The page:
Public works site polluted aquifer water
Tests find gas and pesticides from the former county compound seeped into the key drinking water source.
By ASJYLYN LODER
Published September 24, 2006
BROOKSVILLE - Hernando County's public works compound polluted the Floridan aquifer with gasoline and pesticides, including carcinogens, according to the county's most recent report on the long-running cleanup.
Tests found the carcinogen benzene at 430 times the limit considered safe for drinking water. The aquifer provides drinking water for most of north and central Florida. The water - and chemicals - appear to be moving north toward two public water supply wells one-half mile away, according to preliminary tests.
Brooksville's drinking water is safe, said Will Smith, superintendent of utilities for the city.
"We have no indications that it's not. It meets all the current standards," Smith said. Out of concern for other polluted sites nearby, he tests the Lamar Avenue wells in South Brooksville monthly for petroleum, he said.
Tampa Bay Water's nearest well, more than 15 miles south in Pasco County, is unlikely to be affected, said Christine Owen, water quality assurance officer.
The utility draws water from the Floridan for 2.4-million residents in Hillsborough, Pasco and Pinellas counties and St. Petersburg, Tampa and New Port Richey.
Hernando County officials insisted for years that an underground clay layer protected the aquifer.
They were wrong.
Chemicals filtered downward while the county's 15-year-long cleanup repeatedly stalled. Eventually, those chemicals fouled the aquifer, according to the latest report, released in July.
Last week, the County Commission approved funding for 150-foot deep wells to track how far the chemicals spread in the water supply.
"We know it's not good," said county engineer Gregg Sutton, who directs the county's cleanup. "So the next question is: to what extent? And what do we do about it?"
County Administrator Gary Kuhl said, "You hope it hasn't spread very far."
Kuhl said he's been pushing the state Department of Environmental Protection, which oversees the cleanup, to approve the new monitoring wells even before the agency completed its review of the July report.
"We do know that some pollutants have made it into the Floridan and we will approve additional work to evaluate the impact," Pamala Vazquez, DEP spokeswoman, wrote in an e-mail. There are no private drinking water wells in the area, Vazquez said.
The county's public works department used the compound on W Dr. M.L. King Jr. Boulevard from 1955 to 2003 for mosquito control, fleet maintenance, refueling, and road painting and repair. Chemicals used there included gasoline, diesel, pesticides, paint and paint thinner. Many of those chemicals spilled into the dirt and groundwater.
The county began investigating the pollution in 1991 but failed to make the cleanup a priority. Last summer, following criticism from local activists, county and DEP officials promised swift action.
The county hired a new consultant, who quickly found that the pollution was wider spread than the county thought. The number of contaminated "hot spots" doubled. Soil tests found arsenic and lead in neighboring yards. Chemicals had, in fact, seeped into the Floridan.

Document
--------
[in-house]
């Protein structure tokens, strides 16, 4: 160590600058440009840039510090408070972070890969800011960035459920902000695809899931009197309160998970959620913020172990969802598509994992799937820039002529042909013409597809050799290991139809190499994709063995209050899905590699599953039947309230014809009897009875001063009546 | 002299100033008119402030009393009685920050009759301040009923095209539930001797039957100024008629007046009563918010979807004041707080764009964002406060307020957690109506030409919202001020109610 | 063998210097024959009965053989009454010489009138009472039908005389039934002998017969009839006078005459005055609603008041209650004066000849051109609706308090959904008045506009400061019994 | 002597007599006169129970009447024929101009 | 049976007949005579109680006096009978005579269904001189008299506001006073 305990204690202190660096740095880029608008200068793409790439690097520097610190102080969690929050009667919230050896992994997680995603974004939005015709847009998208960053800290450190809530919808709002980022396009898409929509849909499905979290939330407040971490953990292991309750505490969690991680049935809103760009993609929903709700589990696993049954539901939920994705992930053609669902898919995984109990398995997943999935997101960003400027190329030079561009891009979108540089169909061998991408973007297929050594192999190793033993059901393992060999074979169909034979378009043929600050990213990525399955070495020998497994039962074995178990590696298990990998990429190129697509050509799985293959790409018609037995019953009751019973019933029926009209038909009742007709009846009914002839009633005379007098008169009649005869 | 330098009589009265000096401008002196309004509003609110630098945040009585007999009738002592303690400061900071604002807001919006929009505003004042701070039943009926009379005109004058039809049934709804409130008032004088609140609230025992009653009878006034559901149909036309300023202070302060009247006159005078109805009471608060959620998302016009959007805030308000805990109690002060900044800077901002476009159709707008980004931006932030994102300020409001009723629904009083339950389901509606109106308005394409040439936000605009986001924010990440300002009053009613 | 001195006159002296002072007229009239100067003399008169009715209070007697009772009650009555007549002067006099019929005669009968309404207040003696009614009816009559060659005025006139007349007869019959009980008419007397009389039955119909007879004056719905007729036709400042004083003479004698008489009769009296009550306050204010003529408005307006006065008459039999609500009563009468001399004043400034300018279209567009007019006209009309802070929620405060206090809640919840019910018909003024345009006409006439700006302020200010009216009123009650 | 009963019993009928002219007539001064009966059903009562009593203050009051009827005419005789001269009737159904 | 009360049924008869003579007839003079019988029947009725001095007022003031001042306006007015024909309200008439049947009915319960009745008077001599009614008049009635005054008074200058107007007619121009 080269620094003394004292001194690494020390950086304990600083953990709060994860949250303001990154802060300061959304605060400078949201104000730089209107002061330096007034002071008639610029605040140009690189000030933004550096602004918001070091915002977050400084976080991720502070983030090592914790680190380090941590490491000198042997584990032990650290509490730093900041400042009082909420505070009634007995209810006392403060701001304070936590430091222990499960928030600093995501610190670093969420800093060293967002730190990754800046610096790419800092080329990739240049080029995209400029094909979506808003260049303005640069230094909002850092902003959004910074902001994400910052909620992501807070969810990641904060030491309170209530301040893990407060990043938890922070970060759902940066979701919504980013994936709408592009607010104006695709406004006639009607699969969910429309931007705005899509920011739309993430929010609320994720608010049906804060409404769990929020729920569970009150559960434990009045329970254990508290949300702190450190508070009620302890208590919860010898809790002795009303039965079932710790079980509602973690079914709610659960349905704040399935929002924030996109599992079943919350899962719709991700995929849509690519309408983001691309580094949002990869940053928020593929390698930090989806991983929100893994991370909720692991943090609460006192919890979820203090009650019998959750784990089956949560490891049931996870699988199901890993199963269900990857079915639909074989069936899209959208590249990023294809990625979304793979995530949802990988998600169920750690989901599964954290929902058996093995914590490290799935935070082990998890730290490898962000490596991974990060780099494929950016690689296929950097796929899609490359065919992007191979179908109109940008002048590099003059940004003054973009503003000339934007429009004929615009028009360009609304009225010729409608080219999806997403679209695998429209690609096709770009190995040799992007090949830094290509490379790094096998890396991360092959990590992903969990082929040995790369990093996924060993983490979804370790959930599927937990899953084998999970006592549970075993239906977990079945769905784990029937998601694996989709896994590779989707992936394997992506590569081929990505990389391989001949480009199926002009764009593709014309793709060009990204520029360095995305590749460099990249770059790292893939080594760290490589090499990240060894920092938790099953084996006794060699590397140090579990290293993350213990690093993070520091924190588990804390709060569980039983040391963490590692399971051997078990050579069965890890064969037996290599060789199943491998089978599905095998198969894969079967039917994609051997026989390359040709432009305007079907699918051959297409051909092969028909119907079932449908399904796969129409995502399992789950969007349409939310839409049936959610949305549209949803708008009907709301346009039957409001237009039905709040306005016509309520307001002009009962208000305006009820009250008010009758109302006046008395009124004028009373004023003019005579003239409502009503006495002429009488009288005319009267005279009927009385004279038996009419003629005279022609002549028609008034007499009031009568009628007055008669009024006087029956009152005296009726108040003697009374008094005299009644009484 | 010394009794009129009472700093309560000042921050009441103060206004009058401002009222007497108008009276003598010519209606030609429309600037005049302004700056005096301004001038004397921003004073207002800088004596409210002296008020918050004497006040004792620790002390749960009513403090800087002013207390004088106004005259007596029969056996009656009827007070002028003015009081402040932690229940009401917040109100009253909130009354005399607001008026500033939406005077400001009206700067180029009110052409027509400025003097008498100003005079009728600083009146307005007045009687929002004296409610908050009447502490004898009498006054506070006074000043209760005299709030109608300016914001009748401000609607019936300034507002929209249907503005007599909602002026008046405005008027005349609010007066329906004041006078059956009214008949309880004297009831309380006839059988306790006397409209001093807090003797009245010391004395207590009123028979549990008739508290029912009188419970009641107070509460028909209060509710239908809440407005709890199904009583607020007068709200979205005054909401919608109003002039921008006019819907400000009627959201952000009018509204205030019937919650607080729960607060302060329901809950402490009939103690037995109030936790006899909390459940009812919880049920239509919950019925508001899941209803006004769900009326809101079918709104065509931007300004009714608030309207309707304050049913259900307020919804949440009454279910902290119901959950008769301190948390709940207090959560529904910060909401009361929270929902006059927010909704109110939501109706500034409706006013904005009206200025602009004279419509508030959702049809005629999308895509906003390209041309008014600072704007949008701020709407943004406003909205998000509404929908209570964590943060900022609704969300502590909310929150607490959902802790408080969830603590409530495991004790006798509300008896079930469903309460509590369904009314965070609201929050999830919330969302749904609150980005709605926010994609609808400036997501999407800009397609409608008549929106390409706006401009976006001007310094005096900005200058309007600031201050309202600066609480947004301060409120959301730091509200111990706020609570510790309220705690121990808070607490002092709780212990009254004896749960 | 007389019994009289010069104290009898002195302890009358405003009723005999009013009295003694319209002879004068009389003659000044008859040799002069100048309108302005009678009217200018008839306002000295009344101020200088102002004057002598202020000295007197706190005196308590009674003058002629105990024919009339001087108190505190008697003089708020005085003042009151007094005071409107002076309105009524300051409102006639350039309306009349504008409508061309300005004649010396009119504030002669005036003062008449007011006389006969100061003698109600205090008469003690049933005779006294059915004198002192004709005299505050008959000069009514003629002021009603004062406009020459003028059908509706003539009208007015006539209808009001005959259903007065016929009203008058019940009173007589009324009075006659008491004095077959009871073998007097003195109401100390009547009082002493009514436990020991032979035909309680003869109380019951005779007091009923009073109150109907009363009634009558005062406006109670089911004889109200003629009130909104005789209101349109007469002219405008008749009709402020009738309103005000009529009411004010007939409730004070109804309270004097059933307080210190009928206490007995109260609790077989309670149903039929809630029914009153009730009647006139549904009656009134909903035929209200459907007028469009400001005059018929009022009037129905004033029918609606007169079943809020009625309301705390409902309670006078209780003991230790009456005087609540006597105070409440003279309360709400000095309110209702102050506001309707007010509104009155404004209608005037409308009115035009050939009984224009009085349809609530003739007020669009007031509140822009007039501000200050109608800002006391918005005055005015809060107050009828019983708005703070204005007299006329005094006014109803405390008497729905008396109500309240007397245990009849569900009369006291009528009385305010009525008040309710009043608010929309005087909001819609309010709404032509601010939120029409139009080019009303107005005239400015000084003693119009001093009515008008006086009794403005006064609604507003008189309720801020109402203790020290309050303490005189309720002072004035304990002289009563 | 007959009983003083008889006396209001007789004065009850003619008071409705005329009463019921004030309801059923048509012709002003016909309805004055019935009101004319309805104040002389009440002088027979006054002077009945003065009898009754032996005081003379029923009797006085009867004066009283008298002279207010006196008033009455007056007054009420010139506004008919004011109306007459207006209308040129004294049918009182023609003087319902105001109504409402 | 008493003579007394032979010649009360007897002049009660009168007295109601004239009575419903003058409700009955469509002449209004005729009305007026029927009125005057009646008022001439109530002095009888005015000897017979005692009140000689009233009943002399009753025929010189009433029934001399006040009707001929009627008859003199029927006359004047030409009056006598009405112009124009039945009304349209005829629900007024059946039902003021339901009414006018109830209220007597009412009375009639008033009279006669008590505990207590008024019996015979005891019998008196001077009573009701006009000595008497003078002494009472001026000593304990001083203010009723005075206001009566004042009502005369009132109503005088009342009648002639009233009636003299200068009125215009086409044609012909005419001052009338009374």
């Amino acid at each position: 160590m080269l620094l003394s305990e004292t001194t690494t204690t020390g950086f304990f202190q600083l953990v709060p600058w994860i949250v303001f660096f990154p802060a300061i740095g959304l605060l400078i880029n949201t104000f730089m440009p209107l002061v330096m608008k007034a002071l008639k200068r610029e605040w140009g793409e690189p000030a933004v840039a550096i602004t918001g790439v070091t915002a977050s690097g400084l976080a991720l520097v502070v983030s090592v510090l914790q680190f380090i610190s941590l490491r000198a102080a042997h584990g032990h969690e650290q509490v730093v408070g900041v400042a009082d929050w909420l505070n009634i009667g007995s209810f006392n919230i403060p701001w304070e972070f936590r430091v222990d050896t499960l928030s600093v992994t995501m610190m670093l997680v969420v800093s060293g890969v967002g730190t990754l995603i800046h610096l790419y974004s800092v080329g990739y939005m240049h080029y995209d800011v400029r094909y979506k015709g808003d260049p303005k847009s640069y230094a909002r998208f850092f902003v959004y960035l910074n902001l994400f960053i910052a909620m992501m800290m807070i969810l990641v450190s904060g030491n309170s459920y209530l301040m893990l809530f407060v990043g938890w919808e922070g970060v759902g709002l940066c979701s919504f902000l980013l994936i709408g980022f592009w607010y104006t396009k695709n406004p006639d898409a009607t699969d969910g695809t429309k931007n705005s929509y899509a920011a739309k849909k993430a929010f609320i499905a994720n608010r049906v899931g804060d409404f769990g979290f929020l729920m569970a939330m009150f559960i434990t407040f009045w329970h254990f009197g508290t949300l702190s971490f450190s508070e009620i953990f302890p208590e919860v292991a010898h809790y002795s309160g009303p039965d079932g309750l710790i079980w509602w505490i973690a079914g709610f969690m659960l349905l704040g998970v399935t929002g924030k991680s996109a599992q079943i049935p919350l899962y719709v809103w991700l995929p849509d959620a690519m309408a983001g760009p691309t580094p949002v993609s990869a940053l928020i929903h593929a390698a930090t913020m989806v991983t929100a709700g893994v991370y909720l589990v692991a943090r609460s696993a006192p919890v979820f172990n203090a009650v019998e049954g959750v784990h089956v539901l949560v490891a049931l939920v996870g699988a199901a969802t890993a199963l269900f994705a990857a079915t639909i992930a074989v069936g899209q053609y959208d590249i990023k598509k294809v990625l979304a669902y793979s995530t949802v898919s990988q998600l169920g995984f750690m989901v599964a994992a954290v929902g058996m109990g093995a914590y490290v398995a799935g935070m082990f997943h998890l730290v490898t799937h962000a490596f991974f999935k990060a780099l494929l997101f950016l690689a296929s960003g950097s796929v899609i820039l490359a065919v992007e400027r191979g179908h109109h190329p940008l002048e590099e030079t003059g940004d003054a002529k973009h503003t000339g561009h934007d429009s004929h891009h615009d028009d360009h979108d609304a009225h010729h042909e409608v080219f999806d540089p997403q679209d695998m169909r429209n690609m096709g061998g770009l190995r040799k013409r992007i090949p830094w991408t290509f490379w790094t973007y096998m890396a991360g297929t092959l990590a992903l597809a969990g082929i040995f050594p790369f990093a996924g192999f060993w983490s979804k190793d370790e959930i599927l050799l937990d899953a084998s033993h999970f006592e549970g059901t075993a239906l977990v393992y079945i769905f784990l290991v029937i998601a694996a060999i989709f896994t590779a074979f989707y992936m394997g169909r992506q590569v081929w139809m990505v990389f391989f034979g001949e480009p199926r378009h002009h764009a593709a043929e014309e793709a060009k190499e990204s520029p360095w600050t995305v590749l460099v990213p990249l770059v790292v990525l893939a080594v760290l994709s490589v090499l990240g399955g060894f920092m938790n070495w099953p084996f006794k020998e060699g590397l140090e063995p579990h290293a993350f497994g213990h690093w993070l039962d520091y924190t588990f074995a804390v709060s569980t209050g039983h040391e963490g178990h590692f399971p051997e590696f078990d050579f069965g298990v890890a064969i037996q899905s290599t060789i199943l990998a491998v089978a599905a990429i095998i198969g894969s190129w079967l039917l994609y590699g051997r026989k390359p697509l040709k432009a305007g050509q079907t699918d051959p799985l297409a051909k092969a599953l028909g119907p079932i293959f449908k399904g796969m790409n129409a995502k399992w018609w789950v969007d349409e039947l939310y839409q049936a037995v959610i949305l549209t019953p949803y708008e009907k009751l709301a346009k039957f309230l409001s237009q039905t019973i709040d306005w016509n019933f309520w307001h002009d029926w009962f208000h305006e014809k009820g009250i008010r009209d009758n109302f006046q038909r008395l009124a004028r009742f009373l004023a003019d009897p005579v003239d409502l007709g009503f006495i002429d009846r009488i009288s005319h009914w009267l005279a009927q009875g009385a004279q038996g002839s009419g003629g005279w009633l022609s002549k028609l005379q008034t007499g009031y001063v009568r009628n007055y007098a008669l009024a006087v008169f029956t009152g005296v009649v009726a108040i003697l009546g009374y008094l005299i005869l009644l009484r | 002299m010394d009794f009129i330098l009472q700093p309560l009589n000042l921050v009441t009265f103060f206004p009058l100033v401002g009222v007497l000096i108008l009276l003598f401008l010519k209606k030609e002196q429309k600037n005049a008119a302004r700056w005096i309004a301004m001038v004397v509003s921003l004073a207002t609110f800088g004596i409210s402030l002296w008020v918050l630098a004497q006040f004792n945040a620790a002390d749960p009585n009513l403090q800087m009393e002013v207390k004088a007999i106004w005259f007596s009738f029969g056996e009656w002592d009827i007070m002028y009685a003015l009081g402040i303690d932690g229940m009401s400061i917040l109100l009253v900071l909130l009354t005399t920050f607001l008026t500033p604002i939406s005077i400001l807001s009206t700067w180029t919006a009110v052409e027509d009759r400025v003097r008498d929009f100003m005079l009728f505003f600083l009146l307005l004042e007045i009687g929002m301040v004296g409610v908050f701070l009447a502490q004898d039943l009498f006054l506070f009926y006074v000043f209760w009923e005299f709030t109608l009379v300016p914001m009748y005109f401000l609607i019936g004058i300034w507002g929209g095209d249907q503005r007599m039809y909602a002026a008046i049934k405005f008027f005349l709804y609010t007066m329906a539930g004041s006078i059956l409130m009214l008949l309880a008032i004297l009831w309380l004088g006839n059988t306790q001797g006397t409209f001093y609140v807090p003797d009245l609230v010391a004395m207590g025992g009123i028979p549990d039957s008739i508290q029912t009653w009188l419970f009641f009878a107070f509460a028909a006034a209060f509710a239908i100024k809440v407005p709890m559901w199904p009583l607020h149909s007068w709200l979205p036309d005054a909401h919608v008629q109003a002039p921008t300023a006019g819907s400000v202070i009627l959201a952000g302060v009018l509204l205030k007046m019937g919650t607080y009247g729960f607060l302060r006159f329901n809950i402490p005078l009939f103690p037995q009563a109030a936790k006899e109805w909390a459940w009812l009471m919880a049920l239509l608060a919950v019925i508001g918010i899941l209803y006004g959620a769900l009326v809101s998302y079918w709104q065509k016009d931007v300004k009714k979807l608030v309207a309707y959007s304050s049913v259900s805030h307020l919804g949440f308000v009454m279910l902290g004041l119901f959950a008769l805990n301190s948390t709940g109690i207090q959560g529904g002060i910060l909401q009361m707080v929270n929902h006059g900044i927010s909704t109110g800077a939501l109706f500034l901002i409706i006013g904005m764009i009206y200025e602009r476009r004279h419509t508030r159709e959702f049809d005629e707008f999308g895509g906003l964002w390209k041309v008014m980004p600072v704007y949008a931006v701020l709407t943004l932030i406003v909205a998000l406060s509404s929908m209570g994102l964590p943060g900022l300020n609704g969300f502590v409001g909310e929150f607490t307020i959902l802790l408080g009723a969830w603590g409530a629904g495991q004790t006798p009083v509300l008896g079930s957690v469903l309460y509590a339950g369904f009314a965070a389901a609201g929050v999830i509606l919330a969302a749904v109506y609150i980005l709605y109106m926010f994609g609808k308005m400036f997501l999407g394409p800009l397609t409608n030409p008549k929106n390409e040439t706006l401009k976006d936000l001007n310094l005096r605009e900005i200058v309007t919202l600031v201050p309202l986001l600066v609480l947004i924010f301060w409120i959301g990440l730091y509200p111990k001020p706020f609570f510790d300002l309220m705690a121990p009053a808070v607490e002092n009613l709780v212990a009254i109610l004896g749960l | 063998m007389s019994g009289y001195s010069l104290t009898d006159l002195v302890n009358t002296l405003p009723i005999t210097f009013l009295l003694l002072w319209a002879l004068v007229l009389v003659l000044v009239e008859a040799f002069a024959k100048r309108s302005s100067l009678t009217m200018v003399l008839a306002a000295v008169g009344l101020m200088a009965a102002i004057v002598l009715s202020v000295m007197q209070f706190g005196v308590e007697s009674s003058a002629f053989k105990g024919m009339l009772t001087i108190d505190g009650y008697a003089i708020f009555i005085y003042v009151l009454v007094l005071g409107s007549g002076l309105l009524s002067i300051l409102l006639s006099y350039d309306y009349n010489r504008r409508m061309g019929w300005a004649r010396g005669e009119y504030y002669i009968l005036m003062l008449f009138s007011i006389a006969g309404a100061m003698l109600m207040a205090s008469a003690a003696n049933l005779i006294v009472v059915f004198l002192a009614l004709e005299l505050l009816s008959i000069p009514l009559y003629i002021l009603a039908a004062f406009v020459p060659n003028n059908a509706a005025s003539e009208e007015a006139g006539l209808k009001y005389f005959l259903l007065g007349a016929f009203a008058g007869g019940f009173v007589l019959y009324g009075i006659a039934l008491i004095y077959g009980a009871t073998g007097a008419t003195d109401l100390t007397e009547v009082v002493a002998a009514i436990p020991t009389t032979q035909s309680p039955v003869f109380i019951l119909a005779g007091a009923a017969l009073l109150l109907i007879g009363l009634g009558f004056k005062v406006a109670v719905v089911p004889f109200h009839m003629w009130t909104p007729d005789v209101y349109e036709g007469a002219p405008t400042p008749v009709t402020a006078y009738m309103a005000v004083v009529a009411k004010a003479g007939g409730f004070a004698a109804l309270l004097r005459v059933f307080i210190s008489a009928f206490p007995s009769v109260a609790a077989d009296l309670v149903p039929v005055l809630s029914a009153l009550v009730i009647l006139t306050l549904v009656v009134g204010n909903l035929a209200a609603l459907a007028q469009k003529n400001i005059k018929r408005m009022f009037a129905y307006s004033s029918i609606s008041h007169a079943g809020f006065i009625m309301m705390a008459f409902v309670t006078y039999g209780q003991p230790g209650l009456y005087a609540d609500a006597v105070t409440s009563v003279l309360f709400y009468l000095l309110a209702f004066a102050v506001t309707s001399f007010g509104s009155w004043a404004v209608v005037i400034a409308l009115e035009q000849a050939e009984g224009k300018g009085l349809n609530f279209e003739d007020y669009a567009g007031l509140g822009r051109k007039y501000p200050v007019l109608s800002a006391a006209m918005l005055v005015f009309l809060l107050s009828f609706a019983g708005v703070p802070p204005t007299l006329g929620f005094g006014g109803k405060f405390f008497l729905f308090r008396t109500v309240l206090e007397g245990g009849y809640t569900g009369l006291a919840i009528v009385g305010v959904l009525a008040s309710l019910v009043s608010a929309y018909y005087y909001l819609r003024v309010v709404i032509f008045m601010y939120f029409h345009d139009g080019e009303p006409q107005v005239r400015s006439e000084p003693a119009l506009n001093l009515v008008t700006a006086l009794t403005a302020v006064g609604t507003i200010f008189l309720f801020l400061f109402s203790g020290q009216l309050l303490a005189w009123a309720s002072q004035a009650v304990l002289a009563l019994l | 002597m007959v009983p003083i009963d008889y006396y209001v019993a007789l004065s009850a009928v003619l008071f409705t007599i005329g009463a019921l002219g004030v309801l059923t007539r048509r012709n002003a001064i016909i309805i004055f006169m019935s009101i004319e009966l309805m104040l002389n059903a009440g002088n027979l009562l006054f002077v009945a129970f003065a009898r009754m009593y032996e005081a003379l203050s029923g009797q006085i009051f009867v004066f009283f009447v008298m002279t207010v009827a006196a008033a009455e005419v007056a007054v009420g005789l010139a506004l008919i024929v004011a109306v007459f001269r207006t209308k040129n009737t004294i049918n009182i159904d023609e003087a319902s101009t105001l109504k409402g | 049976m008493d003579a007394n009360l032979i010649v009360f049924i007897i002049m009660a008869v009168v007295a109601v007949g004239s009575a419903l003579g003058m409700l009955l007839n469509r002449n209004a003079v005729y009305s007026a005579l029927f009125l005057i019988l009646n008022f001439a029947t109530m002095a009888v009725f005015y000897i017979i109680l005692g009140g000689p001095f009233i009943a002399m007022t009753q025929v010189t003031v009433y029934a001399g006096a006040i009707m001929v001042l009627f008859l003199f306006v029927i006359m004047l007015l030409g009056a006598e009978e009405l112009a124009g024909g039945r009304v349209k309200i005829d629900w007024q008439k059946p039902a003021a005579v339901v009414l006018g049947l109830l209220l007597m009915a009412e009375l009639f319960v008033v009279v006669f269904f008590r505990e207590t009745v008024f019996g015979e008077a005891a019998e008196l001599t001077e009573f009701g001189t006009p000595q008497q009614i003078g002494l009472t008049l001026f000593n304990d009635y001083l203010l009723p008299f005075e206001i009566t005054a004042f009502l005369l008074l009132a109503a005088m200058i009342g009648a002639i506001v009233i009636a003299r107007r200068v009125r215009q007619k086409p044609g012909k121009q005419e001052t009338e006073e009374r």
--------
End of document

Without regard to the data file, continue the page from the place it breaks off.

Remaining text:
Benzene and other pollutants probably leaked from an underground fuel storage tank, the report said.
Pesticides were also found in the aquifer, including aldrin and dieldrin, both probable carcinogens. It's unclear where the pesticides came from, the report notes.
"It's very frightening," said Linda Young, director of Florida's Clean Water Network, based in Tallahassee.
The chemicals dilute as they move through the Floridan, but she took little comfort in that, she said.
"I don't know about everybody else, but I don't want to drink it at all," Young said. "I don't consider any carcinogenic chemicals in your water a minor issue, at any level."
Owen, of Tampa Bay Water, said there are thousands of polluters throughout the state who threaten the Floridan. She monitors DEP cleanups of dry cleaners, leaking fuel tanks, and others, some within one-quarter mile of some of the utility's wells. The utility aggressively monitors water quality, she said.
Smith, of Brooksville's utility, said he recently tested the nearby Lamar Avenue wells for pesticides and found no contamination. The two wells - the city operates five - pump more than 500,000 gallons a day to the city's 10,000 to 12,000 users. He tests far more often than the law requires, because he is concerned about polluted sites nearby, including the public works compound.
But residents shouldn't worry, he said. "We're on guard here."
Q&A: polluted floridan aquIfer
Where is the pollution coming from?
Hernando County's former public works compound is on W Dr. M.L. King Jr. Boulevard in South Brooksville. The county used the site from 1955 to 2003 for road painting and repair, mosquito control, refueling, and fleet maintenance. Chemicals used there include paints, paint thinner, gasoline, diesel fuel and pesticides. Many of those chemicals or their byproducts have been found in the soil and groundwater.
What chemicals were found in the Floridan aquifer beneath the public works site?
Water tests at 120 feet to 125 feet underground detected benzene, a carcinogen, and the pesticides aldrin and dieldrin, both possible carcinogens.
What is the Floridan aquifer?
The Floridan aquifer is an underground water supply found throughout Florida and parts of Alabama, Georgia, and South Carolina. It provides most of the drinking water for north and central Florida.
Where is the closest well to the site?
Near the southwest corner of Lamar Avenue and S Main Street, one-half mile north.
Is it safe to drink my tap water?
Yes, said Will Smith, utility superintendent for Brooksville. The nearest wells are tested regularly for contaminants. The water quality meets state and federal guidelines.